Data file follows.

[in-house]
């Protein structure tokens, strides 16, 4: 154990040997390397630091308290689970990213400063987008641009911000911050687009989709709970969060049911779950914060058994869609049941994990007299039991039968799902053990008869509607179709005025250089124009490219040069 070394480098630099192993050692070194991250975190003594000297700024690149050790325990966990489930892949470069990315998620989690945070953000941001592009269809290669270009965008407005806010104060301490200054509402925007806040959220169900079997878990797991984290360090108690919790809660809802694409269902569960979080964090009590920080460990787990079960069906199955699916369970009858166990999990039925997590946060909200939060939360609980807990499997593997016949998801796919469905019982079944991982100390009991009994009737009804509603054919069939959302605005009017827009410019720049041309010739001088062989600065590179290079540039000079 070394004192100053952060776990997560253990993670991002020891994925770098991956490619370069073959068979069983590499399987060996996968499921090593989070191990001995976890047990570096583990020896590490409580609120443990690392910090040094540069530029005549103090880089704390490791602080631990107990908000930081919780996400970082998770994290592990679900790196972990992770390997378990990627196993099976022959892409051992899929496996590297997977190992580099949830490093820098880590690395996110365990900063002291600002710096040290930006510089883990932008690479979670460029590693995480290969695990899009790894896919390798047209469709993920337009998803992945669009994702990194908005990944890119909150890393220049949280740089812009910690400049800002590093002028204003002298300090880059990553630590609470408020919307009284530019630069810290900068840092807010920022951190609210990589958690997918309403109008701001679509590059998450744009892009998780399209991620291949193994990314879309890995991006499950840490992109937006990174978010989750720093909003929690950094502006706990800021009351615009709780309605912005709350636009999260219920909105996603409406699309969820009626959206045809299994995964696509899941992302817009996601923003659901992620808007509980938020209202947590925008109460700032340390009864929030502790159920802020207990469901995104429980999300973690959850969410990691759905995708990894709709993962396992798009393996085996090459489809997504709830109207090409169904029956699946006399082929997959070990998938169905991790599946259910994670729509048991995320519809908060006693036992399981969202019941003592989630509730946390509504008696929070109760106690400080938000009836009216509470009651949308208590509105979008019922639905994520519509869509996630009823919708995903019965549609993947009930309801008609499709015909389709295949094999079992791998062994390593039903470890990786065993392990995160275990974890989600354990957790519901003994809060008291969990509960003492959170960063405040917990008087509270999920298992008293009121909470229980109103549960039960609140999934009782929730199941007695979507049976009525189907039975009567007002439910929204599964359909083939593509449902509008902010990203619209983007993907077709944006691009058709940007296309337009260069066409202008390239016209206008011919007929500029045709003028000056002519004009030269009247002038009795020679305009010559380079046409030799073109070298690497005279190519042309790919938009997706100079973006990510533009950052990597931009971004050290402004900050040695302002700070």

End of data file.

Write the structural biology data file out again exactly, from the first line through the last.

[in-house]
């Protein structure tokens, strides 16, 4: 154990040997390397630091308290689970990213400063987008641009911000911050687009989709709970969060049911779950914060058994869609049941994990007299039991039968799902053990008869509607179709005025250089124009490219040069 070394480098630099192993050692070194991250975190003594000297700024690149050790325990966990489930892949470069990315998620989690945070953000941001592009269809290669270009965008407005806010104060301490200054509402925007806040959220169900079997878990797991984290360090108690919790809660809802694409269902569960979080964090009590920080460990787990079960069906199955699916369970009858166990999990039925997590946060909200939060939360609980807990499997593997016949998801796919469905019982079944991982100390009991009994009737009804509603054919069939959302605005009017827009410019720049041309010739001088062989600065590179290079540039000079 070394004192100053952060776990997560253990993670991002020891994925770098991956490619370069073959068979069983590499399987060996996968499921090593989070191990001995976890047990570096583990020896590490409580609120443990690392910090040094540069530029005549103090880089704390490791602080631990107990908000930081919780996400970082998770994290592990679900790196972990992770390997378990990627196993099976022959892409051992899929496996590297997977190992580099949830490093820098880590690395996110365990900063002291600002710096040290930006510089883990932008690479979670460029590693995480290969695990899009790894896919390798047209469709993920337009998803992945669009994702990194908005990944890119909150890393220049949280740089812009910690400049800002590093002028204003002298300090880059990553630590609470408020919307009284530019630069810290900068840092807010920022951190609210990589958690997918309403109008701001679509590059998450744009892009998780399209991620291949193994990314879309890995991006499950840490992109937006990174978010989750720093909003929690950094502006706990800021009351615009709780309605912005709350636009999260219920909105996603409406699309969820009626959206045809299994995964696509899941992302817009996601923003659901992620808007509980938020209202947590925008109460700032340390009864929030502790159920802020207990469901995104429980999300973690959850969410990691759905995708990894709709993962396992798009393996085996090459489809997504709830109207090409169904029956699946006399082929997959070990998938169905991790599946259910994670729509048991995320519809908060006693036992399981969202019941003592989630509730946390509504008696929070109760106690400080938000009836009216509470009651949308208590509105979008019922639905994520519509869509996630009823919708995903019965549609993947009930309801008609499709015909389709295949094999079992791998062994390593039903470890990786065993392990995160275990974890989600354990957790519901003994809060008291969990509960003492959170960063405040917990008087509270999920298992008293009121909470229980109103549960039960609140999934009782929730199941007695979507049976009525189907039975009567007002439910929204599964359909083939593509449902509008902010990203619209983007993907077709944006691009058709940007296309337009260069066409202008390239016209206008011919007929500029045709003028000056002519004009030269009247002038009795020679305009010559380079046409030799073109070298690497005279190519042309790919938009997706100079973006990510533009950052990597931009971004050290402004900050040695302002700070």